The ‘stickiness’, to which Kabat-Zinn refers, can (ironically) be a very ‘slippery’ creature, creeping into our thoughts and desires when we least expect; contriving all manner of justifications, rationalizations to support our choices; setting its hooks in ways that make it very difficult to shake loose. When we meditate, when we still the mind and open ourselves to a period of silence without ‘benefit’ of distraction or busyness, we are very often fertile ground for this little critter to nest in – let’s just call him attachment (or his equally dark twin, avoidance). Christening them two of the three poisons, Buddhist teachings feel sufficiently strongly about these two to assign them (together with ‘ignorance of the truth’ – i.e., self-delusion or confusion) primary responsibility for the dissatisfaction and unhappiness we experience in life. (And here I thought it was the Leaf’s not winning a cup since 1967.) Attachment (aka: addiction, obsession, codependence, control, greed, jealousy, conditionality – to name but a few aliases) and avoidance (aversion, phobic anxiety, hatred and resentment) are evidently a potent pair indeed.
Notice too how you are relating to this image, thought, sensation. (Getting back to our two poisons), Am I attached to it – obsessing about it, ‘needing’ it? Fearful of its going, leaving, of losing it? Am I needing to control it; having it be a particular way, turning out in a particular fashion – to ensure my happiness (the conditionality of I’ll be content if and only if. . .)? Alternately, do I just need it to ‘go away’ – am I averse to or avoiding of this image, thought, or sensation? Do I resent its presence, perhaps rejecting it, even ‘hating’ it? These are not ‘analyses’ of what you are experiencing; they are simply suggested questions that may help identify the nature of your ‘relationship with’ the experience. Once established as attachment or rejection/avoidance, the work is done – no need to get caught up in the why.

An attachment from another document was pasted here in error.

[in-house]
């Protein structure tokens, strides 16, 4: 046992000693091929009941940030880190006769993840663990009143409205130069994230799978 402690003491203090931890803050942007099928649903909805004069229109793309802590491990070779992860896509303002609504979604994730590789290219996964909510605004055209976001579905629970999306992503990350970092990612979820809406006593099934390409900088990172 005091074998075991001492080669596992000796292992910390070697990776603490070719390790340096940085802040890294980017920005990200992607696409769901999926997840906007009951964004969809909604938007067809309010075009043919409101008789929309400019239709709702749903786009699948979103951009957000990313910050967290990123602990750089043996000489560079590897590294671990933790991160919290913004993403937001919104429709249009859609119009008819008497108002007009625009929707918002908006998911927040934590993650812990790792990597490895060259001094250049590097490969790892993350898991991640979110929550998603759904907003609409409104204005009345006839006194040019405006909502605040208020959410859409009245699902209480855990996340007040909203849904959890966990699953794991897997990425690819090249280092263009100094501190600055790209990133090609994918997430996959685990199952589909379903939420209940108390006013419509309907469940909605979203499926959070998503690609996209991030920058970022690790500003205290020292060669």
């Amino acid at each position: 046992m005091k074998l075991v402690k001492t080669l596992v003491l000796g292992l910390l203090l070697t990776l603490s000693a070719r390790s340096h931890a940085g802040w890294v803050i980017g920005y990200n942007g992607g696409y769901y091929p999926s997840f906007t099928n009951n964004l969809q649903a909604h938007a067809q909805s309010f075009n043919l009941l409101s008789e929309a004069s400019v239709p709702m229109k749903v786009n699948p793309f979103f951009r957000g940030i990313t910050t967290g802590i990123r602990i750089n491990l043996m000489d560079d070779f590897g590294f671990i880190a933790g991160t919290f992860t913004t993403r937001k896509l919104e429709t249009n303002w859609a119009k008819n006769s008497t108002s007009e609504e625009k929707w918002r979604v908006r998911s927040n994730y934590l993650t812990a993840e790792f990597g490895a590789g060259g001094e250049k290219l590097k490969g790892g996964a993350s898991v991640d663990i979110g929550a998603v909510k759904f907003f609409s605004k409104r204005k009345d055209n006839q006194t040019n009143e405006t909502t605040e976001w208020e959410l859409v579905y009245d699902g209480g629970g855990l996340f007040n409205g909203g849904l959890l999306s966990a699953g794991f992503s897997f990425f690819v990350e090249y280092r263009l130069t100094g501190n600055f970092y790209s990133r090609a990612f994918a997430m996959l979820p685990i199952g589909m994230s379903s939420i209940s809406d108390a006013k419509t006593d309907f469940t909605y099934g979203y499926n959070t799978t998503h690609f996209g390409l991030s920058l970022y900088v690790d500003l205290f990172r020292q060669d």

Letting go of the need to have or make things be different than they are (in this moment) – or its flip side, lamenting that things are as they are right now – is an important element of this process as well. This is the letting be of what is, trusting that change is inevitable; circumstance will evolve in its own time; and equally we cannot hurry or force that process. Skills that come into play here are non-reaction and acceptance, the latter seen as one’s ‘agreement to experience a situation, to follow a process or condition (often a negative or uncomfortable situation) without attempting to change it, protest, or exit’ (online definition). During meditation, a helpful exercise in this regard is to metaphorically place the person or image of a ‘triggering’ (preoccupying) situation on a chair – directly in front of and facing you, as you sit. (This is the metaphoric opposite of trying to avoid it.) Gently observe him/her/it. Develop a benign tolerance of his/her/it’s presence. No need to engage or respond – just observe, ‘sit with’. Being human, the investment we have in the object before us will change, usually diminish, as we remain, non-reactive and accepting of its presence. Again, back to the toxic tandem, the aspects of our relationship that ‘keep alive’ the intensity of this unholy bond with the overly desired or the intensely shunned is the degree to which we are attached or averse – not something inherent in the object itself.
This being human is a guest house.
Every morning a new arrival.
A joy, a depression, a meanness,
some momentary awareness comes as an unexpected visitor.
Welcome and entertain them all!
Even if they’re a crowd of sorrows,
who violently sweep your house empty of its furniture,
still, treat each guest honorably.
He may be clearing you out for some new delight.
The dark thought, the shame, the malice,
meet them at the door laughing, and invite them in.
Be grateful for whoever comes, because each has been sent as a guide from beyond.
One final thought about letting go. Perhaps the most profound example of this process is that of grieving a loss. In his very helpful little volume (Grieving Mindfully), Sameet Kumar makes reference to a five-step, sequenced protocol facilitating closure, one that is equally applicable to much less weighty circumstances:
Examining our regrets around. . . (the apology)
Cultivating compassion toward. . . (the forgiveness)
Cultivating empathy / understanding of. . .(the loving)